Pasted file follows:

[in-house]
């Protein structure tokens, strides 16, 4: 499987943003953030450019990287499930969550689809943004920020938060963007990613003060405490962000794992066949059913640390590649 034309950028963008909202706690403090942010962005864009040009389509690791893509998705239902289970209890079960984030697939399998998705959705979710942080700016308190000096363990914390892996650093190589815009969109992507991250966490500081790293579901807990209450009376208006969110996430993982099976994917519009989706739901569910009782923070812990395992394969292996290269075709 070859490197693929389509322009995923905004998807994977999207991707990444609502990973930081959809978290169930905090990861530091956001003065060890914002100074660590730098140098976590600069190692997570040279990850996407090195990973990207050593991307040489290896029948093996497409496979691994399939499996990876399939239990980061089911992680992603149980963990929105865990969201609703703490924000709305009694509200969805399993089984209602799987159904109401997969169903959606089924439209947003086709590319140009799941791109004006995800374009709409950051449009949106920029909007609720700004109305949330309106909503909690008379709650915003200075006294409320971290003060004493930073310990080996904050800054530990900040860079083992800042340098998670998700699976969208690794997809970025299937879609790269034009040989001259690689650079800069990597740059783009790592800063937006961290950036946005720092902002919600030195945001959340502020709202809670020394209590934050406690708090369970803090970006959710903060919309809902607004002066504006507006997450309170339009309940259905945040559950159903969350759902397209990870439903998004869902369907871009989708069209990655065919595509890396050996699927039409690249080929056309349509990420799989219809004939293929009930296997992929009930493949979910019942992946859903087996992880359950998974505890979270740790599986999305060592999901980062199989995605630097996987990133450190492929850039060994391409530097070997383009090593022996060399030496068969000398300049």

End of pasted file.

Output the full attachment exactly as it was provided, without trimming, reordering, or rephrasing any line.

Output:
[in-house]
């Protein structure tokens, strides 16, 4: 499987943003953030450019990287499930969550689809943004920020938060963007990613003060405490962000794992066949059913640390590649 034309950028963008909202706690403090942010962005864009040009389509690791893509998705239902289970209890079960984030697939399998998705959705979710942080700016308190000096363990914390892996650093190589815009969109992507991250966490500081790293579901807990209450009376208006969110996430993982099976994917519009989706739901569910009782923070812990395992394969292996290269075709 070859490197693929389509322009995923905004998807994977999207991707990444609502990973930081959809978290169930905090990861530091956001003065060890914002100074660590730098140098976590600069190692997570040279990850996407090195990973990207050593991307040489290896029948093996497409496979691994399939499996990876399939239990980061089911992680992603149980963990929105865990969201609703703490924000709305009694509200969805399993089984209602799987159904109401997969169903959606089924439209947003086709590319140009799941791109004006995800374009709409950051449009949106920029909007609720700004109305949330309106909503909690008379709650915003200075006294409320971290003060004493930073310990080996904050800054530990900040860079083992800042340098998670998700699976969208690794997809970025299937879609790269034009040989001259690689650079800069990597740059783009790592800063937006961290950036946005720092902002919600030195945001959340502020709202809670020394209590934050406690708090369970803090970006959710903060919309809902607004002066504006507006997450309170339009309940259905945040559950159903969350759902397209990870439903998004869902369907871009989708069209990655065919595509890396050996699927039409690249080929056309349509990420799989219809004939293929009930296997992929009930493949979910019942992946859903087996992880359950998974505890979270740790599986999305060592999901980062199989995605630097996987990133450190492929850039060994391409530097070997383009090593022996060399030496068969000398300049």